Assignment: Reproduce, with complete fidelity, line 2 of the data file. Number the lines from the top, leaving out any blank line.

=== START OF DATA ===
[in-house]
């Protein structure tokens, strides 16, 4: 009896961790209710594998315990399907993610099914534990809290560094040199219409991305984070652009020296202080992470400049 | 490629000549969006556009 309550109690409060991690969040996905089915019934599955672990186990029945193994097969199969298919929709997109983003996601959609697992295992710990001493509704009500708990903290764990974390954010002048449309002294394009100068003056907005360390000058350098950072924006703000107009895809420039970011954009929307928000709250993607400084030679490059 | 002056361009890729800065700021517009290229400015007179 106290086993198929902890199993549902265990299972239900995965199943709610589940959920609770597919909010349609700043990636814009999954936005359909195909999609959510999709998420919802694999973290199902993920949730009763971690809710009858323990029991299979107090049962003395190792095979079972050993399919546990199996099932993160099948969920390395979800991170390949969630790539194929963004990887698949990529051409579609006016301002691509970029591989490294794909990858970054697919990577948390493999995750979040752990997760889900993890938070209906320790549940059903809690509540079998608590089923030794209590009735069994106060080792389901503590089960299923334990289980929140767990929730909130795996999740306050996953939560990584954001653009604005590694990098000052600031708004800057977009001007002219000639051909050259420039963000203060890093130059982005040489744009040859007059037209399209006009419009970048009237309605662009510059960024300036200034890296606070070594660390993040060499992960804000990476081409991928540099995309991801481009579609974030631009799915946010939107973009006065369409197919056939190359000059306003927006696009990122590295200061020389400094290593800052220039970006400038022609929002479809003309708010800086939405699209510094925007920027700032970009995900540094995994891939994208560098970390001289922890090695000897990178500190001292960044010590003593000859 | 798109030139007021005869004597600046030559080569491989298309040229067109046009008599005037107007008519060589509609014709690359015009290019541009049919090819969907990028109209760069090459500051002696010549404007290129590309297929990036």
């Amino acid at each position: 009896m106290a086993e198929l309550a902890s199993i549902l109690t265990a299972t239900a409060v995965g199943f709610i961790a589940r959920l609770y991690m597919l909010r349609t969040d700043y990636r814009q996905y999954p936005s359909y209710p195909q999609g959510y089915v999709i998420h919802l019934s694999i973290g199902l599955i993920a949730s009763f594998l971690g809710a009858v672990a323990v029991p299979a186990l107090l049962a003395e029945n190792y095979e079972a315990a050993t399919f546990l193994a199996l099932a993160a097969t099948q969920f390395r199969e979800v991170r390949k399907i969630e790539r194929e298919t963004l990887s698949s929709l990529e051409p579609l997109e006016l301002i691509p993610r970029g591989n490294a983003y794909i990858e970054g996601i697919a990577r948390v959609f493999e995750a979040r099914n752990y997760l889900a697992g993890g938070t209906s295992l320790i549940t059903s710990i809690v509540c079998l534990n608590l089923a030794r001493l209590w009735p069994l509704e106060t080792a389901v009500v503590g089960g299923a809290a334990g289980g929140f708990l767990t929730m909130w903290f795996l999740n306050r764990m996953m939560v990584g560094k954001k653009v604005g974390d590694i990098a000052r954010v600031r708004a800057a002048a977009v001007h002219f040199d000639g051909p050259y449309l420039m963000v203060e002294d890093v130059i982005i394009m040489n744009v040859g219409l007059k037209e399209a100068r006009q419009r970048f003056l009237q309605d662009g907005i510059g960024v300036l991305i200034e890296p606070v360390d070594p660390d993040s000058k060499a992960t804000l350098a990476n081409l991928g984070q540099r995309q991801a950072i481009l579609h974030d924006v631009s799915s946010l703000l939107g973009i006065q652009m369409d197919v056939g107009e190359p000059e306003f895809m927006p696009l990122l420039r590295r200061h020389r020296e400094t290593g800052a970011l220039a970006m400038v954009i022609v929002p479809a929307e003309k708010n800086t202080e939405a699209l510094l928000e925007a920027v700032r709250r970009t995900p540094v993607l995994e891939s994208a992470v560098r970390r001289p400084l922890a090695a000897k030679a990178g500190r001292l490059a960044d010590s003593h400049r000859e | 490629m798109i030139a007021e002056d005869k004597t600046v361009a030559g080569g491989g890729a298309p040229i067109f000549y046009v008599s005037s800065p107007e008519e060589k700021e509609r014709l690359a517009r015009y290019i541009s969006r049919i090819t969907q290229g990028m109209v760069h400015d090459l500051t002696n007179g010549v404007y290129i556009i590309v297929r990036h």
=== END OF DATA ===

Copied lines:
């Protein structure tokens, strides 16, 4: 009896961790209710594998315990399907993610099914534990809290560094040199219409991305984070652009020296202080992470400049 | 490629000549969006556009 309550109690409060991690969040996905089915019934599955672990186990029945193994097969199969298919929709997109983003996601959609697992295992710990001493509704009500708990903290764990974390954010002048449309002294394009100068003056907005360390000058350098950072924006703000107009895809420039970011954009929307928000709250993607400084030679490059 | 002056361009890729800065700021517009290229400015007179 106290086993198929902890199993549902265990299972239900995965199943709610589940959920609770597919909010349609700043990636814009999954936005359909195909999609959510999709998420919802694999973290199902993920949730009763971690809710009858323990029991299979107090049962003395190792095979079972050993399919546990199996099932993160099948969920390395979800991170390949969630790539194929963004990887698949990529051409579609006016301002691509970029591989490294794909990858970054697919990577948390493999995750979040752990997760889900993890938070209906320790549940059903809690509540079998608590089923030794209590009735069994106060080792389901503590089960299923334990289980929140767990929730909130795996999740306050996953939560990584954001653009604005590694990098000052600031708004800057977009001007002219000639051909050259420039963000203060890093130059982005040489744009040859007059037209399209006009419009970048009237309605662009510059960024300036200034890296606070070594660390993040060499992960804000990476081409991928540099995309991801481009579609974030631009799915946010939107973009006065369409197919056939190359000059306003927006696009990122590295200061020389400094290593800052220039970006400038022609929002479809003309708010800086939405699209510094925007920027700032970009995900540094995994891939994208560098970390001289922890090695000897990178500190001292960044010590003593000859 | 798109030139007021005869004597600046030559080569491989298309040229067109046009008599005037107007008519060589509609014709690359015009290019541009049919090819969907990028109209760069090459500051002696010549404007290129590309297929990036």